Author Topic: Chisels  (Read 25296 times)

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Online Davej

  • Posts: 630
Re: Chisels
« Reply #30 on: June 07, 2013, 05:03 PM »
Quality japanese steel is the best in the world , wether its a chisel or  any kind of blade , the way they combine different hardness of steel within a blade is sublime craftsmanship . in my humble opinion anyway .
I dont mind growing old but i refuse to grow up

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Offline cliffp

  • Posts: 514
Re: Chisels
« Reply #31 on: June 07, 2013, 05:10 PM »
What i've done so far is buy a Tormek T-7 and ordered a set of 6 Narex 8116 cabinet makers chisels. I spent last Sunday trying to optimise my scary sharp/waterstones technique without complete success.  I had been having problems with the diamond plate sticking to the waterstones when flattening them and then the waterstones moving all over the place. I decided to make a waterstone holder which helped up to a point. I was finding myself having to sharpen the primary bevel of my crappy (newish) Stanley chisels after each small mortise and I was having to use really coarse grit sandpaper (even 180) and going through several grades to 1200. Then I was having the problem with a big jump in grit to 6000 for the waterstone (by this time for the secondary bevel). I also found that the Veritas honing guide's secondary bevel feature wasn't giving enough difference to the angle to make the secondary bevel a quick operation, particularly with a relatively fine waterstone. I was taking 5 or 10 minutes to blunt the chisel and 30 mins to restore it. This then led me to buy the Tormek. I was also considering buying some good chisels like LN or PM-V11 but couldn't get any good deals on them so decided to buy a cheap set now and a better set later when I've learnt a bit more about using a chisel and also sharpening them. I love the Tormek and can completely understand why many people have recommended them. I too ended up with a cut on my forearm through testing the sharpness (the moderators on here should ban people from reporting these tests as it is perpetuating the injuries  [smile]). I haven't given up on the waterstones method as I still see a lot of merit in it but it is nice to have an alternative method.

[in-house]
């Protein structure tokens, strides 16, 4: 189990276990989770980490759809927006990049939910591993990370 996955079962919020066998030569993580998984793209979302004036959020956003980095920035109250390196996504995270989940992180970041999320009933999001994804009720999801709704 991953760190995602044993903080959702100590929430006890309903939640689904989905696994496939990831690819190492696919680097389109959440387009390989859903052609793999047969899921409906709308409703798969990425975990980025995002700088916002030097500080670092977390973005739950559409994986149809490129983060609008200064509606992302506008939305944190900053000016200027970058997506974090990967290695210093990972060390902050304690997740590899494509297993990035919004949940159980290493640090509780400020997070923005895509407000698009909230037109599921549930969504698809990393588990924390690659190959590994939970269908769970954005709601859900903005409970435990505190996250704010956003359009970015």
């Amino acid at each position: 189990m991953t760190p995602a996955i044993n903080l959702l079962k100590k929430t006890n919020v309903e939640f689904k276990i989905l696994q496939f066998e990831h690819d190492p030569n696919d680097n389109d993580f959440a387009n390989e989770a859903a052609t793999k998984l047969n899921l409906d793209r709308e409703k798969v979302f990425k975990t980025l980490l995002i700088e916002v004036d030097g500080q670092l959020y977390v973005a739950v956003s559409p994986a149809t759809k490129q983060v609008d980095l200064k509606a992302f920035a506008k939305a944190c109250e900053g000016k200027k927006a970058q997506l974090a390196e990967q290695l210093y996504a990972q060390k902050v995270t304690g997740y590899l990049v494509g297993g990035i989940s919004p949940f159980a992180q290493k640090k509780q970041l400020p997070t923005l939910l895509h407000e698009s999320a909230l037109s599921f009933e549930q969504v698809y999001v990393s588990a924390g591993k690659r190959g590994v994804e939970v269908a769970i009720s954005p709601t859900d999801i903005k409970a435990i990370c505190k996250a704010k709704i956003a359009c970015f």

I find chisels to be a really interesting tool. Amazingly satisfying to use when sharp but very difficult to choose when looking for a consensus of opinion on forums (except for the really high end products such as LN.

I think that when my finances have recovered (just bought a cms base unit, saw insert, router insert, CSX, Tormek, Narex chisel set, mortise gauge, digital height gauge, dividers and Knew Concepts saw!) I will buy the PM-V11 set and one or two mortise chisels.

T15+3 set, CXS set, Centrotec set (2011), TS55REBQ, TS75EQ, 1400 rail, 1900 rail, 1400 LR32 rail, LR32 set, MFT/3, OF1400, OF1010, Guide rail adapter, edging plate, angle arm, chip catcher, small bore base, MFS400, MFS1000 profiles, RO90DX, RO150, ETS150/3, Domino DF500, Domino assortment systainer, CTL Midi, compact cleaning set, CMS GE, TS75 Module, OF Module, VL and VB extensions, LA Stopper, Sliding table, Carvex 420 Li 18 GG, core maker set, EHL65EQ, Syslite.

Offline farms100

  • Posts: 133
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Re: Chisels
« Reply #32 on: June 07, 2013, 06:28 PM »
I have purchased a number of chisels over the years and all of them will give you a great cut when 1st sharpened.  However, only my Japanese chisels will retain the sharp edge long enough to finish a project.  The Japanese chisels that I own and hollow back very hard cutting edge forged together with thicker mild steel that absorbs most of the cutting shock.

Quality relates to ease of use and edge retention in my experience.

Jack

sharpening is a core skill. Not letting an edge get dull enough you have to grind it and start over is key.

that being said chopping dovetails in oak and maple are tough on any chisel I don't care what steel its made of.